The source divides the message into multiple pieces, each piece encoded with a secret known only to the source and destination based on Rabin’s Information Dispersal Algorithm (IDA). The shared secret between the sender and the receiver ensures that even if an intermediate node has the necessary number of chunks, the final message is irretrievable while the destination easily can once it receives enough chunks. Rabin’s IDA introduces redundancy due to which even if some messages are lost when certain paths are broken or contain malicious actors, the destination is still able to reconstruct the original message. If a sufficient number of chunks are unable to reach the destination, the destination waits for retransmissions from the source which are capped at Rmax transmissions.

A Message Authentication Code is transmitted along with every chunk to ensure its integrity and the authenticity of its origin. The receiver sends an acknowledgement after a timeout to the source specifying all the pieces received. Along with the acknowledgement, a MAC is again attached to ensure the integrity and authenticity of the acknowledgement. The acknowledgment gives the source enough information about the pieces not received by the destination. Additionally, this feedback mechanism helps it in updating the reliability of each path in the APS.

APS Adaptation

Each path has a short-term rating that is increased or decreased based on the success of every message’s delivery. A long-term rating equal to the ratio of total messages delivered to total messages sent is also associated with each path. If either of the long term or short term ratings fall below a threshold, the path is discarded by the sender for a certain time period. In this way, for a continuous stream of data, SMT either detects the path as faulty or provides an upper limit on the bandwidth loss rate independent of the attack pattern.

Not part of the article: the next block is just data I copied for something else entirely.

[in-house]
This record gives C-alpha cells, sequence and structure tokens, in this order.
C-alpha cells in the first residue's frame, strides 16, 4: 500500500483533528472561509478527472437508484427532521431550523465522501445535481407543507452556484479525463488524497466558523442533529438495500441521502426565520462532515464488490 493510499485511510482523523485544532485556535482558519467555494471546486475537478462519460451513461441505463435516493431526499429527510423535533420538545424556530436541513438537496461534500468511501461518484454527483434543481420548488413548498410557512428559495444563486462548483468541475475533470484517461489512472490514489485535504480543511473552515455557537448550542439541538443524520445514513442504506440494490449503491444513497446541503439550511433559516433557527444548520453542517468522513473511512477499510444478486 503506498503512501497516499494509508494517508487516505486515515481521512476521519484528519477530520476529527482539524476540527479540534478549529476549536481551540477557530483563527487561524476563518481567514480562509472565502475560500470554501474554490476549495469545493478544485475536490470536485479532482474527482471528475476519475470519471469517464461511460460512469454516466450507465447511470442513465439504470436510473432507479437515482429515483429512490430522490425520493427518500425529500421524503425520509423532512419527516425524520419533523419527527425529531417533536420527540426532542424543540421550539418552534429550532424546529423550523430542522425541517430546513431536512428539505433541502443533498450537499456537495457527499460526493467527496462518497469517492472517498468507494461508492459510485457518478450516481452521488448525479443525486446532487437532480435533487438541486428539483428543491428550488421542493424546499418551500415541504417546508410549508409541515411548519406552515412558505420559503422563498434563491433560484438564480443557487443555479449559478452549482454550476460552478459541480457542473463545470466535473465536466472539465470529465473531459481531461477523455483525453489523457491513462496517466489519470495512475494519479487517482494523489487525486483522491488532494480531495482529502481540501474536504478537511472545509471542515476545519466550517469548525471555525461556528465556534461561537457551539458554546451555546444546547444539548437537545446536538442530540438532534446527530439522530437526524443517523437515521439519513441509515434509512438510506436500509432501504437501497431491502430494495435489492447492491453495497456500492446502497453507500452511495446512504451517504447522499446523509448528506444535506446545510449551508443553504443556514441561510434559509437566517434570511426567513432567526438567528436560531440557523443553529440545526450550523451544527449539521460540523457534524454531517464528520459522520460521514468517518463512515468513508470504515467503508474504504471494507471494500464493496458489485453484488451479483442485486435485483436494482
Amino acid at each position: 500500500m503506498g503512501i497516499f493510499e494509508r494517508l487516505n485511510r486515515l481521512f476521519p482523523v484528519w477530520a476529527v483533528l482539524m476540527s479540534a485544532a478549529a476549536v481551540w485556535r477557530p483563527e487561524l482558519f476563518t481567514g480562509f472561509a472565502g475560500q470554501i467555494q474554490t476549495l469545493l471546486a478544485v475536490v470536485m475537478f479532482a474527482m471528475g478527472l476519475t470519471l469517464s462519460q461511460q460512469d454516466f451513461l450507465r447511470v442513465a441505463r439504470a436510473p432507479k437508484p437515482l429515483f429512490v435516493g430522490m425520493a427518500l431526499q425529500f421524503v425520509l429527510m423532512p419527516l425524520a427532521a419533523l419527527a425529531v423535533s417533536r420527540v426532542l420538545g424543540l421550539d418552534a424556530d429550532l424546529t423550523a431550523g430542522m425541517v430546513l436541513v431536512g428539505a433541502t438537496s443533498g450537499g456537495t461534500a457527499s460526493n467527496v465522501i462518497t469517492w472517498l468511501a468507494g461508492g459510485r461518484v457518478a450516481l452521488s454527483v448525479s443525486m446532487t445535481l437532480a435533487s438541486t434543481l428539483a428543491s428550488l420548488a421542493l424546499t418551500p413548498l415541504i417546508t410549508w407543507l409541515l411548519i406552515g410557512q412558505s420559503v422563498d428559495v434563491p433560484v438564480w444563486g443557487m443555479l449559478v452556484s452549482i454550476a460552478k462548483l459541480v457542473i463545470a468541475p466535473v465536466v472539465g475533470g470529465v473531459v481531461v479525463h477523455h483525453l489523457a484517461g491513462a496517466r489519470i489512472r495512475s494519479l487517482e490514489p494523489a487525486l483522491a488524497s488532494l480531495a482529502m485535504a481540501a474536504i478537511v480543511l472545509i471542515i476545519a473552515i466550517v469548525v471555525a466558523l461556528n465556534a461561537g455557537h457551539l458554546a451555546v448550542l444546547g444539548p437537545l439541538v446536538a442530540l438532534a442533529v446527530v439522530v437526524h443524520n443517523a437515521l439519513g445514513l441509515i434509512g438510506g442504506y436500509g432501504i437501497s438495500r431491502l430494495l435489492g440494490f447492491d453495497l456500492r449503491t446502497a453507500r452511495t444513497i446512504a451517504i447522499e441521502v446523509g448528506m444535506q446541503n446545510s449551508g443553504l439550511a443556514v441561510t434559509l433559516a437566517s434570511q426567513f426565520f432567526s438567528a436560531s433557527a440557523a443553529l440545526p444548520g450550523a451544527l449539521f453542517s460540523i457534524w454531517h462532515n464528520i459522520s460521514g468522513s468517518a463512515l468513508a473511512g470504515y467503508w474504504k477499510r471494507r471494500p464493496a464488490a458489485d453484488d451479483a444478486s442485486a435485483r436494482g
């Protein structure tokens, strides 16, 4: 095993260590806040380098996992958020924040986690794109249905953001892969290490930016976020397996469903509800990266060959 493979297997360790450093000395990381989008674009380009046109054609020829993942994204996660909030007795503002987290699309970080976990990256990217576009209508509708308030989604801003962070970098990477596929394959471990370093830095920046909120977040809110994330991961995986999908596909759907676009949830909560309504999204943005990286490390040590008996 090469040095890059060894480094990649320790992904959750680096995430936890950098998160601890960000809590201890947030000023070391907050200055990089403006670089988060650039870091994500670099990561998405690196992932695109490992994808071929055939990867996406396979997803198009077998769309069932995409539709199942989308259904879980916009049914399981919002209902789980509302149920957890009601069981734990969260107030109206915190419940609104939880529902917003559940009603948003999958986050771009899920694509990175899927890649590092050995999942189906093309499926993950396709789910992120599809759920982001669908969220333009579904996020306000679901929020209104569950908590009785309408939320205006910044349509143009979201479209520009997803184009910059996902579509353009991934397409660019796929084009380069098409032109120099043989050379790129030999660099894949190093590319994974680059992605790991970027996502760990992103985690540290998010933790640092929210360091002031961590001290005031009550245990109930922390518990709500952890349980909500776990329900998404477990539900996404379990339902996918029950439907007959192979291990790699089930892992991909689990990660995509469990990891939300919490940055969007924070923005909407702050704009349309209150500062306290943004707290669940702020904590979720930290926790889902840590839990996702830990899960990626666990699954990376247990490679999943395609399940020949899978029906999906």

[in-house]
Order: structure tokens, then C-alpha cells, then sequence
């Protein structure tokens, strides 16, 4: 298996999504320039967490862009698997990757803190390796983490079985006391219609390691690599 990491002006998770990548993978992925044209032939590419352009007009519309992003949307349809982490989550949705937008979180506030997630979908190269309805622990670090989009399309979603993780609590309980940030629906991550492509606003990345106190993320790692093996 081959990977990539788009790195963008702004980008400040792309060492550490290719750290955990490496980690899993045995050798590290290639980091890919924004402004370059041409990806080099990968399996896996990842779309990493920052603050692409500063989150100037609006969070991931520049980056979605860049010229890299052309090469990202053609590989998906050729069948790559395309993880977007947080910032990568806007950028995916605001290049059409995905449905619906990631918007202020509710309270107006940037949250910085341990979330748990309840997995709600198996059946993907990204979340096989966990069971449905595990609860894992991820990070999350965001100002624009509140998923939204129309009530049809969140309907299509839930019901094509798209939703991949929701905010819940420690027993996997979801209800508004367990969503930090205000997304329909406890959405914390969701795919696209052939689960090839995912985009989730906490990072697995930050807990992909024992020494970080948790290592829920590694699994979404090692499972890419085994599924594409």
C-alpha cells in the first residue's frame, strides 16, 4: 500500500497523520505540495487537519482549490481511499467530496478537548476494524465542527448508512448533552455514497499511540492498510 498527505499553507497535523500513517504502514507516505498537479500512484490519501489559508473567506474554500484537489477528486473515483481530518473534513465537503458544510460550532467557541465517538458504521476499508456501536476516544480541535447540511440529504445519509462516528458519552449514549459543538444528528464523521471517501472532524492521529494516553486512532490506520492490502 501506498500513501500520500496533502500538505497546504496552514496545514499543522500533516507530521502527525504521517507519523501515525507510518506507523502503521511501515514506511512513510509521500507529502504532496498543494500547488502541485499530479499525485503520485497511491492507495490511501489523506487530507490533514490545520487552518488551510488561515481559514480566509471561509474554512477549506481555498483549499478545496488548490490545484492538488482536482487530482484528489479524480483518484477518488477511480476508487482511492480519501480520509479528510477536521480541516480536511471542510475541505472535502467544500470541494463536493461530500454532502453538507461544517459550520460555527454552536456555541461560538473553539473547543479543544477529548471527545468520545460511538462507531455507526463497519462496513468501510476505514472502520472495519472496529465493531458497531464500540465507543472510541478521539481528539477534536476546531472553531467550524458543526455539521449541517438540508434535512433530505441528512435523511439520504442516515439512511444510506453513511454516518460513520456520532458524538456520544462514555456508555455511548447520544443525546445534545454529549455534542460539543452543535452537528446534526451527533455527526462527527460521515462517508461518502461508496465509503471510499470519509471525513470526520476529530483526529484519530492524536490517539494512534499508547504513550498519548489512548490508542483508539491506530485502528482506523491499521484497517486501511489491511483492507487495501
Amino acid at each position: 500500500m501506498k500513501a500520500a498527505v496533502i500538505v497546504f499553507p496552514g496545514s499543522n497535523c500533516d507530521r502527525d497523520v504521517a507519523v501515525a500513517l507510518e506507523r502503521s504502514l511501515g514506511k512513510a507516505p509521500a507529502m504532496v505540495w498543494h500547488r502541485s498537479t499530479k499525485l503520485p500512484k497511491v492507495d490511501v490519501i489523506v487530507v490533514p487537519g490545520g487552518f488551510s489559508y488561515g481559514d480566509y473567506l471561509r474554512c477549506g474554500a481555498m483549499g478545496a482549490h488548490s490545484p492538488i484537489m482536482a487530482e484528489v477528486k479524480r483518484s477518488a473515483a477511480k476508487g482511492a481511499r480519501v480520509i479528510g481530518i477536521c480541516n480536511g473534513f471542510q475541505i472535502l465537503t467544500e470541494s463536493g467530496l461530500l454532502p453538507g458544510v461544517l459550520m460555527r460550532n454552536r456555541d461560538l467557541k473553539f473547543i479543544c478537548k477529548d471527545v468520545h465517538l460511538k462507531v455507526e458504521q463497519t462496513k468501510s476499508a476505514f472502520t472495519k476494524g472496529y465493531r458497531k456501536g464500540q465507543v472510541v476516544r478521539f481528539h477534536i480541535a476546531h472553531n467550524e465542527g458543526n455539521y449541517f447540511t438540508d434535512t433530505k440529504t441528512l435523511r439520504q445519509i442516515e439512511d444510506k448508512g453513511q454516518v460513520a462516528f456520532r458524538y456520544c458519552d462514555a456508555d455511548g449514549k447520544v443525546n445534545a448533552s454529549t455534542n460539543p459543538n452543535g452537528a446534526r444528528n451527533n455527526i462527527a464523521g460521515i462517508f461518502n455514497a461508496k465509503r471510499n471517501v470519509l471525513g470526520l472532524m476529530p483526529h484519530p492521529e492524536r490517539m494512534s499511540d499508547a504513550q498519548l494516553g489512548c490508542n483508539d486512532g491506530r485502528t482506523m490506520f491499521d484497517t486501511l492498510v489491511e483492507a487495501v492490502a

The dual rating structure also enables the protocol to adapt to changing network conditions over time.

SMT in decentralized networks

SMT introduces erasure coding for distributing messages with redundancy which decreases the reliability assumptions of each path to the destination in a multipath environment. This is useful in the context of open decentralized networks where the paths aren't very reliable but are many in number. The protocol also provides a tool to identify malicious paths and in the presence of non-malicious paths bounds packet loss rates independent of individual node behaviour. 

However, SMT is a solution for unicast transmission where the source and destination are known, can be trusted and hence the routes are optimized based on the messages sent and acknowledged. It also assumes source routing which isn’t always practical. SMT can thus not be directly applied to blockchain environments where transmissions are predominantly multicast.

In the protocol as described, the source is only able to rate the path and not each node of the path. Given the requirement that each path in the APS comprise of disjoint nodes, a few malicious coordinating nodes are thus capable of downgrading several paths. Modified route discovery strategies that use feedback to design multiple overlapping paths to pinpoint malicious nodes could be worth exploring. Moreover, the outcome of applying the algorithm recursively on downstream nodes could be analyzed.

The paper also fails to provide an analysis on the fraction of adversaries that it can handle, especially in case a significant portion of the paths contain adversaries who selectively relay messages. A sybil prevention mechanism is required to ensure that coordinated malicious actors can not operate nodes in different paths without additional cost. 

Though SMT cannot be directly applied to blockchains, it provides an interesting approach to explore in multicast environments. Feel free to share your views on this technique to improve the reliability of message transmission in our discord channel or research forum. Do not forget to subscribe to our blog to receive more such interesting content.